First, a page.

Stonehenge Actually Part Of Mile-Wide “Super Henge,” New Magnetic Data Reveals

September 11, 2014 | Sophie Weiner

Archeologists recently found out that Stonehenge was once a complete circle, destroying long held beliefs about the enigmatically placed stones. Now, there has been an even bigger discovery. Using high tech magnetometers — “advanced metal detectors — ground-penetrating radar, electromagnetic sensors and three-dimensional laser scanners,” scientists were able to peek beneath the ground surrounding the site for the first time. They found that Stonehenge, long thought to be an isolated monument, was actually surrounded by two miles of other structures, including a kind of “Super Stonehenge,” which is nearly a mile in circumference and was composed of over 60 stones.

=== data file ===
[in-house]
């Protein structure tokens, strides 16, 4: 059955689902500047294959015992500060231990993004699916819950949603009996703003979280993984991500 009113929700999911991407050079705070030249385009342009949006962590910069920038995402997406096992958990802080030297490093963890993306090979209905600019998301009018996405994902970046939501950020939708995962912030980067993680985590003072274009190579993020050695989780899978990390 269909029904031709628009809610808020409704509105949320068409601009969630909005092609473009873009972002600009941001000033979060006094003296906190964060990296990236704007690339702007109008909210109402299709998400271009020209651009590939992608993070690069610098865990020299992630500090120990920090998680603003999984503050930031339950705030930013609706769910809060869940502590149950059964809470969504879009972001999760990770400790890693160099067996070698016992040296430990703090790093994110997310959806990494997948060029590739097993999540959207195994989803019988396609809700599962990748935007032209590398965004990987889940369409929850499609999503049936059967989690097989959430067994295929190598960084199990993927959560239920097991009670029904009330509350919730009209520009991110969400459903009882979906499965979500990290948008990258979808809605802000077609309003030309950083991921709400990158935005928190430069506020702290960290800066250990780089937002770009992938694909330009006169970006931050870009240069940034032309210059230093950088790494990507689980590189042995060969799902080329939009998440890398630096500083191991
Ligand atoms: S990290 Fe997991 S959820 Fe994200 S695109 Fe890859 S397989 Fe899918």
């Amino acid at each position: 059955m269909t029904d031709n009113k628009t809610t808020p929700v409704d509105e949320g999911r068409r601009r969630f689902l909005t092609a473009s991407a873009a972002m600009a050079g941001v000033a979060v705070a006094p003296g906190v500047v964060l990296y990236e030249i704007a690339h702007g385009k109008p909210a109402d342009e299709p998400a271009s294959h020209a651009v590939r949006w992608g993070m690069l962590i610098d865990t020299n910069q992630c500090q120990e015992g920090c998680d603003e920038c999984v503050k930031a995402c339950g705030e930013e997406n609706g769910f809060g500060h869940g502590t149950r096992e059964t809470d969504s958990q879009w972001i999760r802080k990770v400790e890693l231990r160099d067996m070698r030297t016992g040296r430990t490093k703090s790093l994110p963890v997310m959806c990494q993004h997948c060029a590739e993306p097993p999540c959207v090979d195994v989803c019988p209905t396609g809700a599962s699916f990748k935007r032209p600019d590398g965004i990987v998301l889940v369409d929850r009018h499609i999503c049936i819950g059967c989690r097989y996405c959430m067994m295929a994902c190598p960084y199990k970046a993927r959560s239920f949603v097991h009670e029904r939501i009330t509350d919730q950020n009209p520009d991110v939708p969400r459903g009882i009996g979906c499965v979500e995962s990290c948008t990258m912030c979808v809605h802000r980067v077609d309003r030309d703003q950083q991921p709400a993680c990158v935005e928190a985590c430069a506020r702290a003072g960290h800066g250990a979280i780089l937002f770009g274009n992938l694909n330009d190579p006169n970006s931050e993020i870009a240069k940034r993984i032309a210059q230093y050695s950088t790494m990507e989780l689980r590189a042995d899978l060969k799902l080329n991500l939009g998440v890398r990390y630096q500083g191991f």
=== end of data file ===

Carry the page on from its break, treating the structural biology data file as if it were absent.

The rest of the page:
(Photo: Channel 4 via ArtNet)
In addition, the mapping revealed a series of pits, which seem to be aligned with astronomical entities. Many burial mounds were also found surrounding the site, which lead archeologists to believe that the area “was the site of complex rituals involving the dead, including the removal of flesh and limbs,” AFP reports.

“This project has revealed that the area around Stonehenge is teeming with previously unseen archaeology and that the application of new technology can transform how archaeologists and the wider public understand one of the best-studied landscapes on Earth,” said Gaffney.

“New monuments have been revealed, as well as new types of monument that have previously never been seen by archaeologists.”

(Photo: WikipediaDaily Telegraph via ArtNet)